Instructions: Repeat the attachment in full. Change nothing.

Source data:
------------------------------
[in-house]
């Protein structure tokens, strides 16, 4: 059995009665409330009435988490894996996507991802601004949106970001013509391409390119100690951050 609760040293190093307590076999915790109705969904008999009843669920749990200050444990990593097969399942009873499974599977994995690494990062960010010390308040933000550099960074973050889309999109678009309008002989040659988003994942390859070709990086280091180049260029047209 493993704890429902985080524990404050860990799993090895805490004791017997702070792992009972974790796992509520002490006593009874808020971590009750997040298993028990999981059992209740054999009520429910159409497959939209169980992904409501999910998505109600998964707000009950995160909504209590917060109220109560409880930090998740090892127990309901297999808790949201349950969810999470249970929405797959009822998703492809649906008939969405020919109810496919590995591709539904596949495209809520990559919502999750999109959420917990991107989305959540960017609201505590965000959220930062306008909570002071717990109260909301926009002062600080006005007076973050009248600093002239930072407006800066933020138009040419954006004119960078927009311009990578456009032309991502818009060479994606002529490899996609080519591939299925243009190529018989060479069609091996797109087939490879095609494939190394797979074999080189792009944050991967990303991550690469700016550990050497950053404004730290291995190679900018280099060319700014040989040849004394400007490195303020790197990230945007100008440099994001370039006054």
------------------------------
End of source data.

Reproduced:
[in-house]
């Protein structure tokens, strides 16, 4: 059995009665409330009435988490894996996507991802601004949106970001013509391409390119100690951050 609760040293190093307590076999915790109705969904008999009843669920749990200050444990990593097969399942009873499974599977994995690494990062960010010390308040933000550099960074973050889309999109678009309008002989040659988003994942390859070709990086280091180049260029047209 493993704890429902985080524990404050860990799993090895805490004791017997702070792992009972974790796992509520002490006593009874808020971590009750997040298993028990999981059992209740054999009520429910159409497959939209169980992904409501999910998505109600998964707000009950995160909504209590917060109220109560409880930090998740090892127990309901297999808790949201349950969810999470249970929405797959009822998703492809649906008939969405020919109810496919590995591709539904596949495209809520990559919502999750999109959420917990991107989305959540960017609201505590965000959220930062306008909570002071717990109260909301926009002062600080006005007076973050009248600093002239930072407006800066933020138009040419954006004119960078927009311009990578456009032309991502818009060479994606002529490899996609080519591939299925243009190529018989060479069609091996797109087939490879095609494939190394797979074999080189792009944050991967990303991550690469700016550990050497950053404004730290291995190679900018280099060319700014040989040849004394400007490195303020790197990230945007100008440099994001370039006054």